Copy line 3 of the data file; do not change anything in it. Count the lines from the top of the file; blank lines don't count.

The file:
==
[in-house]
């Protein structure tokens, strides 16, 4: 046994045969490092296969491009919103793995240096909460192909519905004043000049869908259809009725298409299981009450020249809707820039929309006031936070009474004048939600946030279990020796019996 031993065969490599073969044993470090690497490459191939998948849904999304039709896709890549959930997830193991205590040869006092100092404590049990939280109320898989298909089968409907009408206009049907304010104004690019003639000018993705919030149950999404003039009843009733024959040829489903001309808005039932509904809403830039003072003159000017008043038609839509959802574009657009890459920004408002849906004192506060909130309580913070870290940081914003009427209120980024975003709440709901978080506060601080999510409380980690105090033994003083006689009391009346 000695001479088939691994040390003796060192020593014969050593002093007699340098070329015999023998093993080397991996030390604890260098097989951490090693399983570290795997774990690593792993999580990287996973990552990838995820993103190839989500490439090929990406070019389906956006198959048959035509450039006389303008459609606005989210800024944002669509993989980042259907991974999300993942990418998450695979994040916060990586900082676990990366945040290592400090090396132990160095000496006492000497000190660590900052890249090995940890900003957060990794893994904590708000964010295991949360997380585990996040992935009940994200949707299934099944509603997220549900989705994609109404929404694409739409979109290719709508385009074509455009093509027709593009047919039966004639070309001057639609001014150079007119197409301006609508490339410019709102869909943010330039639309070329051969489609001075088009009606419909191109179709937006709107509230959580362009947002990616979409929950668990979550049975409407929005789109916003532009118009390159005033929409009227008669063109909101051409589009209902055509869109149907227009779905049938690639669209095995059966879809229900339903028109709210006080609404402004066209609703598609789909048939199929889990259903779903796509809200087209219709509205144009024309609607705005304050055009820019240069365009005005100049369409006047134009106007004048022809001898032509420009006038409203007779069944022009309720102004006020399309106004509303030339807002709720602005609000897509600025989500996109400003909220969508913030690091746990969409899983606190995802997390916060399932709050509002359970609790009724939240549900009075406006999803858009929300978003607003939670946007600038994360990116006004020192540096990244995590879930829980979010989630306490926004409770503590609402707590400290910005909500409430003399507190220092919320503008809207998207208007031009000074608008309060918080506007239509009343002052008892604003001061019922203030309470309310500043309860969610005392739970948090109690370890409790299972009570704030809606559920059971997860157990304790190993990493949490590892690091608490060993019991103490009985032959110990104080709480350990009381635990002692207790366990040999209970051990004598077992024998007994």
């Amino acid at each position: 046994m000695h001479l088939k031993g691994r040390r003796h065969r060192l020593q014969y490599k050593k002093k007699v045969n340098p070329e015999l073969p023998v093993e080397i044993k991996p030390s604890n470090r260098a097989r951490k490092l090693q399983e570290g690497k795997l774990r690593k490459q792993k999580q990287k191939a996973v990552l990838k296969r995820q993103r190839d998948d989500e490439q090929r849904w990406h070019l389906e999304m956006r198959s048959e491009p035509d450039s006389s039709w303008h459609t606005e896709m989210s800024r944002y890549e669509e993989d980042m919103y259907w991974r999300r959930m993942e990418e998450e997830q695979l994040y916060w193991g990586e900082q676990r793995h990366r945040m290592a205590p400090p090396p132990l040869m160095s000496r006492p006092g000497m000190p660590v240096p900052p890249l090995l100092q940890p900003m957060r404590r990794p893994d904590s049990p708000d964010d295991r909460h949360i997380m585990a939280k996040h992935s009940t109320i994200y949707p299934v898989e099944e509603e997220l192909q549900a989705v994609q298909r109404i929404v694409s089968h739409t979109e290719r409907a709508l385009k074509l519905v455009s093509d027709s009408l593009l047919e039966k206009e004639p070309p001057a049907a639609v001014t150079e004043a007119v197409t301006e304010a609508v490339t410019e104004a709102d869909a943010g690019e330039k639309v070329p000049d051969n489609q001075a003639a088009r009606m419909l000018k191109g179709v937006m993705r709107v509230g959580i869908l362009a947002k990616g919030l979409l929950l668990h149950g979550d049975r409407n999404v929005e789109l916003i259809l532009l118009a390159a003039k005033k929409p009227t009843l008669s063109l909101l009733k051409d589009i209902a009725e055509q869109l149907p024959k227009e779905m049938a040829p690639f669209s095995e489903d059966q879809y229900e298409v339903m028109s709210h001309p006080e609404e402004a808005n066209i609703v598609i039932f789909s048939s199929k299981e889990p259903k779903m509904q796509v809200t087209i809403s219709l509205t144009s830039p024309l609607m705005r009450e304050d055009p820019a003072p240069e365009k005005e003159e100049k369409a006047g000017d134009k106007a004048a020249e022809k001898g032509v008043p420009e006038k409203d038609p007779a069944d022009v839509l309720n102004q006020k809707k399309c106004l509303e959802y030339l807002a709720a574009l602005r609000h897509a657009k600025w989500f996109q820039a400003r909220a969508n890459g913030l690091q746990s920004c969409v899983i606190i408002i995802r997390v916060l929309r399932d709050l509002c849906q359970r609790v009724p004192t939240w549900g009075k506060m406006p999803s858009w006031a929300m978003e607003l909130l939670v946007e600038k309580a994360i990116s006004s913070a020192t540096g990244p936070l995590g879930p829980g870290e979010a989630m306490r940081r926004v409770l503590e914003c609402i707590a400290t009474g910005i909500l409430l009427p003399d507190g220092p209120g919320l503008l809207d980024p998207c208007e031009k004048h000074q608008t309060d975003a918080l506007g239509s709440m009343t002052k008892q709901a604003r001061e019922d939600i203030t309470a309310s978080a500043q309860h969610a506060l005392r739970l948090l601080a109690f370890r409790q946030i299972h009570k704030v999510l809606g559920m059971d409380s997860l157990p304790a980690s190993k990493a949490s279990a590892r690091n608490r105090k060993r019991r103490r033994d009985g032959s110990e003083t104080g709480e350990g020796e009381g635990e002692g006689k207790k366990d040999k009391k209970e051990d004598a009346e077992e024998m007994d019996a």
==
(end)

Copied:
């Amino acid at each position: 046994m000695h001479l088939k031993g691994r040390r003796h065969r060192l020593q014969y490599k050593k002093k007699v045969n340098p070329e015999l073969p023998v093993e080397i044993k991996p030390s604890n470090r260098a097989r951490k490092l090693q399983e570290g690497k795997l774990r690593k490459q792993k999580q990287k191939a996973v990552l990838k296969r995820q993103r190839d998948d989500e490439q090929r849904w990406h070019l389906e999304m956006r198959s048959e491009p035509d450039s006389s039709w303008h459609t606005e896709m989210s800024r944002y890549e669509e993989d980042m919103y259907w991974r999300r959930m993942e990418e998450e997830q695979l994040y916060w193991g990586e900082q676990r793995h990366r945040m290592a205590p400090p090396p132990l040869m160095s000496r006492p006092g000497m000190p660590v240096p900052p890249l090995l100092q940890p900003m957060r404590r990794p893994d904590s049990p708000d964010d295991r909460h949360i997380m585990a939280k996040h992935s009940t109320i994200y949707p299934v898989e099944e509603e997220l192909q549900a989705v994609q298909r109404i929404v694409s089968h739409t979109e290719r409907a709508l385009k074509l519905v455009s093509d027709s009408l593009l047919e039966k206009e004639p070309p001057a049907a639609v001014t150079e004043a007119v197409t301006e304010a609508v490339t410019e104004a709102d869909a943010g690019e330039k639309v070329p000049d051969n489609q001075a003639a088009r009606m419909l000018k191109g179709v937006m993705r709107v509230g959580i869908l362009a947002k990616g919030l979409l929950l668990h149950g979550d049975r409407n999404v929005e789109l916003i259809l532009l118009a390159a003039k005033k929409p009227t009843l008669s063109l909101l009733k051409d589009i209902a009725e055509q869109l149907p024959k227009e779905m049938a040829p690639f669209s095995e489903d059966q879809y229900e298409v339903m028109s709210h001309p006080e609404e402004a808005n066209i609703v598609i039932f789909s048939s199929k299981e889990p259903k779903m509904q796509v809200t087209i809403s219709l509205t144009s830039p024309l609607m705005r009450e304050d055009p820019a003072p240069e365009k005005e003159e100049k369409a006047g000017d134009k106007a004048a020249e022809k001898g032509v008043p420009e006038k409203d038609p007779a069944d022009v839509l309720n102004q006020k809707k399309c106004l509303e959802y030339l807002a709720a574009l602005r609000h897509a657009k600025w989500f996109q820039a400003r909220a969508n890459g913030l690091q746990s920004c969409v899983i606190i408002i995802r997390v916060l929309r399932d709050l509002c849906q359970r609790v009724p004192t939240w549900g009075k506060m406006p999803s858009w006031a929300m978003e607003l909130l939670v946007e600038k309580a994360i990116s006004s913070a020192t540096g990244p936070l995590g879930p829980g870290e979010a989630m306490r940081r926004v409770l503590e914003c609402i707590a400290t009474g910005i909500l409430l009427p003399d507190g220092p209120g919320l503008l809207d980024p998207c208007e031009k004048h000074q608008t309060d975003a918080l506007g239509s709440m009343t002052k008892q709901a604003r001061e019922d939600i203030t309470a309310s978080a500043q309860h969610a506060l005392r739970l948090l601080a109690f370890r409790q946030i299972h009570k704030v999510l809606g559920m059971d409380s997860l157990p304790a980690s190993k990493a949490s279990a590892r690091n608490r105090k060993r019991r103490r033994d009985g032959s110990e003083t104080g709480e350990g020796e009381g635990e002692g006689k207790k366990d040999k009391k209970e051990d004598a009346e077992e024998m007994d019996a």